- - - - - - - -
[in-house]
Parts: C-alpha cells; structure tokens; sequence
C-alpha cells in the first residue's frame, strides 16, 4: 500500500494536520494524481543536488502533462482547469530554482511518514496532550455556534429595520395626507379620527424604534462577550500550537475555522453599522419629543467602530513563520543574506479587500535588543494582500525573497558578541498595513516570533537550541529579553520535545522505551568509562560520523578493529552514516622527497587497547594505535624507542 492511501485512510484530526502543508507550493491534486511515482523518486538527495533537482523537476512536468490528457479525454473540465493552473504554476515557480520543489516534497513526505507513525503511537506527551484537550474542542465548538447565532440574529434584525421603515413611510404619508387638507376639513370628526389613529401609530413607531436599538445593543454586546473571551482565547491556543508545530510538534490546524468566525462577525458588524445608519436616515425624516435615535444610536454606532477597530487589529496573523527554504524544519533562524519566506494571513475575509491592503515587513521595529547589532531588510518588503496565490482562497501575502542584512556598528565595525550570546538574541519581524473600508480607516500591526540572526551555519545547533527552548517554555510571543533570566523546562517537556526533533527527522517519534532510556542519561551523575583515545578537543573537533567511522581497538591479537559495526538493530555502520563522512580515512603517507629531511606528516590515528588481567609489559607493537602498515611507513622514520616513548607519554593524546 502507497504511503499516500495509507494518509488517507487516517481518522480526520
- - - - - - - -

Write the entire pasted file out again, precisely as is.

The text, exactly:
[in-house]
Parts: C-alpha cells; structure tokens; sequence
C-alpha cells in the first residue's frame, strides 16, 4: 500500500494536520494524481543536488502533462482547469530554482511518514496532550455556534429595520395626507379620527424604534462577550500550537475555522453599522419629543467602530513563520543574506479587500535588543494582500525573497558578541498595513516570533537550541529579553520535545522505551568509562560520523578493529552514516622527497587497547594505535624507542 492511501485512510484530526502543508507550493491534486511515482523518486538527495533537482523537476512536468490528457479525454473540465493552473504554476515557480520543489516534497513526505507513525503511537506527551484537550474542542465548538447565532440574529434584525421603515413611510404619508387638507376639513370628526389613529401609530413607531436599538445593543454586546473571551482565547491556543508545530510538534490546524468566525462577525458588524445608519436616515425624516435615535444610536454606532477597530487589529496573523527554504524544519533562524519566506494571513475575509491592503515587513521595529547589532531588510518588503496565490482562497501575502542584512556598528565595525550570546538574541519581524473600508480607516500591526540572526551555519545547533527552548517554555510571543533570566523546562517537556526533533527527522517519534532510556542519561551523575583515545578537543573537533567511522581497538591479537559495526538493530555502520563522512580515512603517507629531511606528516590515528588481567609489559607493537602498515611507513622514520616513548607519554593524546 502507497504511503499516500495509507494518509488517507487516517481518522480526520